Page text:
When constipation strikes many people turn to medications for relief. There are a variety of options available and knowing a bit about each can help determine which to use.
These medications work by bulking up your stool. They do this by absorbing fluid from your intestines, creating a bulkier stool. This in turn causes the bowel to contract in order to push out the stool. It is imperative to take this medication with water otherwise it can lead to a blockage. Some side effects of this medication include bloating and abdominal pain.
These medications cause the stool to retain more water, which in turn makes the stool softer and easier to pass. These can take a few days to work so will not offer immediate relief. They can cause dehydration and mineral imbalance so certain people should not take them. These may also lead to gas and bloating.
These medications help mix more water from the intestines into the stools, making them easier to pass. These are often used for people who should not strain during bowel movements. Side effects can include stomach cramping and diarrhea.
These help the stool move more easily through the intestines by lubricating the surface of the stool. This also makes the stool easier to pass. The most common form is mineral oil, which is gentler than alternatives, although it should not be used for an extended period of time.
These are generally reserved for those with severe constipation and work by causing the intestine to contract, thus pushing the stool out. Side effects can include irritation, cramping and upset of the stomach, diarrhea, and vomiting.
There are two common prescription medications that both help to draw water into your intestines, making stools softer and easier to pass. They also increase the frequency of stools and can decrease abdominal pain. See your doctor for further information.
Occasional constipation is incredibly common. In fact, it is one of the most common medical maladies in the world. Everyone experiences constipation from time to time. Constipation is defined as when you have bowel movements that are particularly difficult or infrequent.
Everybody goes, but everybody does it on a different schedule. Some people go three times a day. Other people may go once a day or even once every other day. So knowing if you are constipated is really up to you. Knowing your body is the first step in identifying constipation. If you are used to going a couple of times a day and you skip a day then you may be constipated, while others may need to skip a few days in order to be worried.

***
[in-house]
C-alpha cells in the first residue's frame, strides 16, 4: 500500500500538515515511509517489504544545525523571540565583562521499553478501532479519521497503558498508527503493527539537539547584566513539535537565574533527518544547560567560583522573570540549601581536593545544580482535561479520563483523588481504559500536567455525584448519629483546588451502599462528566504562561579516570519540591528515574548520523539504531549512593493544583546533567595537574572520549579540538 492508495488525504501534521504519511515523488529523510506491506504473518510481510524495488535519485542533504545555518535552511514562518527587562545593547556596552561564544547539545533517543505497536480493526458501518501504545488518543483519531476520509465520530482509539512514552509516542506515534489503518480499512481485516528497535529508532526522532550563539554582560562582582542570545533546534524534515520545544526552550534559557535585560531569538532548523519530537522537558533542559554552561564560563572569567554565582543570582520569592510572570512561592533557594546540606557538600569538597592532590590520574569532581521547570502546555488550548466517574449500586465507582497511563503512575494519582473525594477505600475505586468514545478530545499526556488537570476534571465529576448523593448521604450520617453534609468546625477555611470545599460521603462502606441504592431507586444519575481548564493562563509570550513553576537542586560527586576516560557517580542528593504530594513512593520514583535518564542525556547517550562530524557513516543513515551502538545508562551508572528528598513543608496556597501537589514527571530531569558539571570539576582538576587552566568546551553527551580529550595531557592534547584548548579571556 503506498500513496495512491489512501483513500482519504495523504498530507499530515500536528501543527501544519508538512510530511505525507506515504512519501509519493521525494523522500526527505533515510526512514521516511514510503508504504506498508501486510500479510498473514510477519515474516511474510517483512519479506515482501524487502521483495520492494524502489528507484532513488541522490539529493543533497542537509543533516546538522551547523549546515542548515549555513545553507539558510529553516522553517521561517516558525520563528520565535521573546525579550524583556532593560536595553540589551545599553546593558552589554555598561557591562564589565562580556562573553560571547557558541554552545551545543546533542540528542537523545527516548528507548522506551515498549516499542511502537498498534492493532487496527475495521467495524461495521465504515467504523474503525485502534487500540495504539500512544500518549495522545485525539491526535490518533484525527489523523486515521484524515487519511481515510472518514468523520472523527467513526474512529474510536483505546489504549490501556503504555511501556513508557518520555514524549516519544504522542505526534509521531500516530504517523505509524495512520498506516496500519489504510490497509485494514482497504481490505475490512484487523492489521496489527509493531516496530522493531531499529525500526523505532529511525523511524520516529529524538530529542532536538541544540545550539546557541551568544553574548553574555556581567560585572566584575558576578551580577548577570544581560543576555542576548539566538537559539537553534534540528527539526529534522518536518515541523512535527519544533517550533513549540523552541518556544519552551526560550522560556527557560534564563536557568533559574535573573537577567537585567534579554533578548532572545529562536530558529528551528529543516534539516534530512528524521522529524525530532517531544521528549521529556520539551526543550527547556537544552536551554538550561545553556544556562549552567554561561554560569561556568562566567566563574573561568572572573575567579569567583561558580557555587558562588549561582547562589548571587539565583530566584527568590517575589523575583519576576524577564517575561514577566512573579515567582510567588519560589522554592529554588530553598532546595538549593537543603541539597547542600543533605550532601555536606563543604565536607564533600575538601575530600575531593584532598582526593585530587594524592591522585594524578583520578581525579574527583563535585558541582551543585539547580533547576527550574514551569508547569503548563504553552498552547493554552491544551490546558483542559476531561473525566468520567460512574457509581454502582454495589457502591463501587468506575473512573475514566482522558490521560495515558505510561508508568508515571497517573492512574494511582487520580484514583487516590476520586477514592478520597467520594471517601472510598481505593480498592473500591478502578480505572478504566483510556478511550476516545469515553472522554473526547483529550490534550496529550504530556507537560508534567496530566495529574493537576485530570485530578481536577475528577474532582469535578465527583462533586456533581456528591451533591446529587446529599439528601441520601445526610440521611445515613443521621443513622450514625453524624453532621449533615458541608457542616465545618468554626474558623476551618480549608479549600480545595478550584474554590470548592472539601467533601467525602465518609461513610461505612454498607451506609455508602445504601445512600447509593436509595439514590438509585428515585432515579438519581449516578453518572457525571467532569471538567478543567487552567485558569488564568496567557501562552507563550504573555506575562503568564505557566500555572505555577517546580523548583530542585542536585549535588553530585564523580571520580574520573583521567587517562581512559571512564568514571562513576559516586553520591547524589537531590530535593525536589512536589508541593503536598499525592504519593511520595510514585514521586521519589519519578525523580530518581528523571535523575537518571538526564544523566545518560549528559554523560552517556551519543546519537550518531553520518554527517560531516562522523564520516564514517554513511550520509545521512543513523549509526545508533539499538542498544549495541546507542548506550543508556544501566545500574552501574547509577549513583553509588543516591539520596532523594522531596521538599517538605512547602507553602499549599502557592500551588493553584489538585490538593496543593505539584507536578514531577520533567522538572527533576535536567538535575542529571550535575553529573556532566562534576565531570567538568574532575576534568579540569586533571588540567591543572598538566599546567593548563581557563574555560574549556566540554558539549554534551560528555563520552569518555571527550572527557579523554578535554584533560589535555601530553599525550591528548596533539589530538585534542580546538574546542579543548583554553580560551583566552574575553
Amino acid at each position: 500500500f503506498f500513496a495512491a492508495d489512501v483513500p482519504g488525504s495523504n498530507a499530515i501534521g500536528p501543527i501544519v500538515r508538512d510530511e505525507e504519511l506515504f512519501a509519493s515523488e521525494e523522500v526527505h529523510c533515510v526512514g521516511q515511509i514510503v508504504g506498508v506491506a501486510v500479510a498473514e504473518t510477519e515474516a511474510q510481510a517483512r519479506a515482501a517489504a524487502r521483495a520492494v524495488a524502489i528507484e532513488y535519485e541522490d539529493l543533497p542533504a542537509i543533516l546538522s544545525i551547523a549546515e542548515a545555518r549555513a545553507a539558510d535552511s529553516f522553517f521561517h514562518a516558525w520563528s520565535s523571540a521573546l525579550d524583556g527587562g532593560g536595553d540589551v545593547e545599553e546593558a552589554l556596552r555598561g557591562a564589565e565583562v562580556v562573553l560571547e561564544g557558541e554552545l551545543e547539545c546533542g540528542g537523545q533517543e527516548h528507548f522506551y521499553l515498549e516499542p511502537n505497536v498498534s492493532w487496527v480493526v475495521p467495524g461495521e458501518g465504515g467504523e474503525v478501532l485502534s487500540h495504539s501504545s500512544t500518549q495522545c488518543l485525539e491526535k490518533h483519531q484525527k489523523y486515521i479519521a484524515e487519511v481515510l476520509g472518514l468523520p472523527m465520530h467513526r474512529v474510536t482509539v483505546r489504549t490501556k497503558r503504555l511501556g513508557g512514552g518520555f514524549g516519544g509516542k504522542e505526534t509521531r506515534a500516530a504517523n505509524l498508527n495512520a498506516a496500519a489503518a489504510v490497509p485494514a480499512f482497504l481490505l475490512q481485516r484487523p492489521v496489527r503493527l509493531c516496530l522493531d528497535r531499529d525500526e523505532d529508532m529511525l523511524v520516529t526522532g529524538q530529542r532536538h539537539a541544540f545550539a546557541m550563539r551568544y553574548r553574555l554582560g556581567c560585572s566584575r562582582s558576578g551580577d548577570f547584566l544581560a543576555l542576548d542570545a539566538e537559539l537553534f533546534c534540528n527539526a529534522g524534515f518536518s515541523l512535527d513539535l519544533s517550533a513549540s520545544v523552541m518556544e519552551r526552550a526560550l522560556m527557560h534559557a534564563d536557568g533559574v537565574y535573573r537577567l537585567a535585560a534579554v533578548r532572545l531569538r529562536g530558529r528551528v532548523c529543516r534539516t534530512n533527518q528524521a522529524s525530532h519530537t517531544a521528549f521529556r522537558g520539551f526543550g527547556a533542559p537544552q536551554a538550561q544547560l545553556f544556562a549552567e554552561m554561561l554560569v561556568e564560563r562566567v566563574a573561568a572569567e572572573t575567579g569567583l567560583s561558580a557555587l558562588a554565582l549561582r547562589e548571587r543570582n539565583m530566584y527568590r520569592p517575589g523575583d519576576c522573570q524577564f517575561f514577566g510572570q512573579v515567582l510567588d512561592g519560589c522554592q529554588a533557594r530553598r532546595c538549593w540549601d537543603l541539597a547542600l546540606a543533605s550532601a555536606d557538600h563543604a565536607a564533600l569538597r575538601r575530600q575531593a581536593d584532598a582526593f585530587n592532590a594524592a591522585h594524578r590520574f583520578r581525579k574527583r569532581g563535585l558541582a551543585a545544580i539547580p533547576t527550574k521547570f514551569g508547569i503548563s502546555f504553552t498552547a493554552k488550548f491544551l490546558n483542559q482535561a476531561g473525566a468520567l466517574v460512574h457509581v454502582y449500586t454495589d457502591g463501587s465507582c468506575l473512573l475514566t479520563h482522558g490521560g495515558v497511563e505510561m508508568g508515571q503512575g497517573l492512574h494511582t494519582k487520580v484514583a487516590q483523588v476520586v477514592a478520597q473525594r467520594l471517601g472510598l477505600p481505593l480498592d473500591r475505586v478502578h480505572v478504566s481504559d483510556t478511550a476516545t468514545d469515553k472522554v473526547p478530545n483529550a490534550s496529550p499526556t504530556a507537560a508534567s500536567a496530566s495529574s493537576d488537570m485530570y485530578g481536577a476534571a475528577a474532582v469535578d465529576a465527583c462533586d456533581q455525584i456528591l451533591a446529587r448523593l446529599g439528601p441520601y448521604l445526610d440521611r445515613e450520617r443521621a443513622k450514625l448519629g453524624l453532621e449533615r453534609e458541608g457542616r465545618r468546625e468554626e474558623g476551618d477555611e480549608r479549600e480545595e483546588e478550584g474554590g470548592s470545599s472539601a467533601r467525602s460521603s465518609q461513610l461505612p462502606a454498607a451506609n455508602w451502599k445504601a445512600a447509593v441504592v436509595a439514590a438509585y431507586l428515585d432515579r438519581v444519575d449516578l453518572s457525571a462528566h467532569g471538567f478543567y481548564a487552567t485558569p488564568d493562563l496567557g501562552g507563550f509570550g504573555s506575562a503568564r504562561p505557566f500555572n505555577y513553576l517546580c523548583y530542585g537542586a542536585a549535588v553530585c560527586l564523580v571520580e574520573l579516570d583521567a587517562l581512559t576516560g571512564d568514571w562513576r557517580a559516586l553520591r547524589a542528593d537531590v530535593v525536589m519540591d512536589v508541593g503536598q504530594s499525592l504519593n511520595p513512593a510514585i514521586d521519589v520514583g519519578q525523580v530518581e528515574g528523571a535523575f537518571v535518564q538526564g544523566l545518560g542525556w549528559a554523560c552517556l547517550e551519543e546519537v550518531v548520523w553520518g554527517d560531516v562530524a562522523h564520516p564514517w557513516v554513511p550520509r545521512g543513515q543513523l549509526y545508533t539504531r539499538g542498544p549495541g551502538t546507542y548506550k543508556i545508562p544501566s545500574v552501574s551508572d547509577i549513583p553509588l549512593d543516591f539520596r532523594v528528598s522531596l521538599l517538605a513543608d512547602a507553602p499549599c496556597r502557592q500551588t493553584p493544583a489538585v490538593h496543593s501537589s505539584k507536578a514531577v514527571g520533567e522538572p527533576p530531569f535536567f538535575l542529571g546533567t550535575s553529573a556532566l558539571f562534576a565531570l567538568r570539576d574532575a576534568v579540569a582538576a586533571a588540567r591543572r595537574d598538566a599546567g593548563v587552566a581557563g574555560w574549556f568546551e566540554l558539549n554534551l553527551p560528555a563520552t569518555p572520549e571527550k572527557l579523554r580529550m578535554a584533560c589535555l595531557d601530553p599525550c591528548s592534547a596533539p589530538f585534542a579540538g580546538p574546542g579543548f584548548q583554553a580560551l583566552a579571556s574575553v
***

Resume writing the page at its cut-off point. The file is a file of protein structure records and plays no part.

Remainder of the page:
Once you think you may be constipated, it is important to know the common causes of constipation. Armed with this knowledge you may be able to avoid constipation in the future and you may be able to remedy your blocked up situation. Below you will find the five common causes of constipation.
The human body eliminates waste using certain muscles. Your brain sends electrical impulses down nerves in order to control muscles. If a nerve leading to your bowel movement muscles is pinched or affected by other diseases, such as diabetes or Parkinson’s disease, you may have difficulty eliminating waste. Other causes of nerve problems that may inhibit the ability to go include neuropathy, a pinched nerve, stroke and multiple sclerosis.
When your stool becomes hard it may be difficult for your body to eliminate. An unhealthy diet and dehydration can lead to hard stool. Fibrous, healthy foods can help you go. Dense fiber cells are difficult for the body to digest and the travel through the digestive track fairly quickly, dragging out excess waste along the way. Staying hydrated can also help you alleviate by softening stool inside your system.
Blockages in your bowels can also make it difficult to go. There can be physical bowel obstruction or other medical conditions that create blockages. Bowels stricture, or the narrowing of the bowels, is a condition that can lead to blockages with normal stool. Other conditions that create blockages include cancerous tumors in the abdomen and anal fissure.
Weak or Tight Muscles
Sometimes it’s as simple as the muscles that control your bowel movements. These muscles can get tight and remain spasmed making it impossible to eliminate. These muscles can also get weak and relinquish the ability to eliminate waste. Sometimes the muscles are just not able to expand and contract in the right sequence. Relaxing, doing exercises or simply calming down may help.
Hormones are chemical messengers in your blood that are responsible for communication between the parts of your body. A hormone condition can make it difficult to go. Pregnancy and diabetes can lead to hormone difficulties that cause constipation. Other common conditions include underactive thyroid and overactive parathyroid. Balancing your hormones with the help of an endocrinologist may alleviate your symptoms.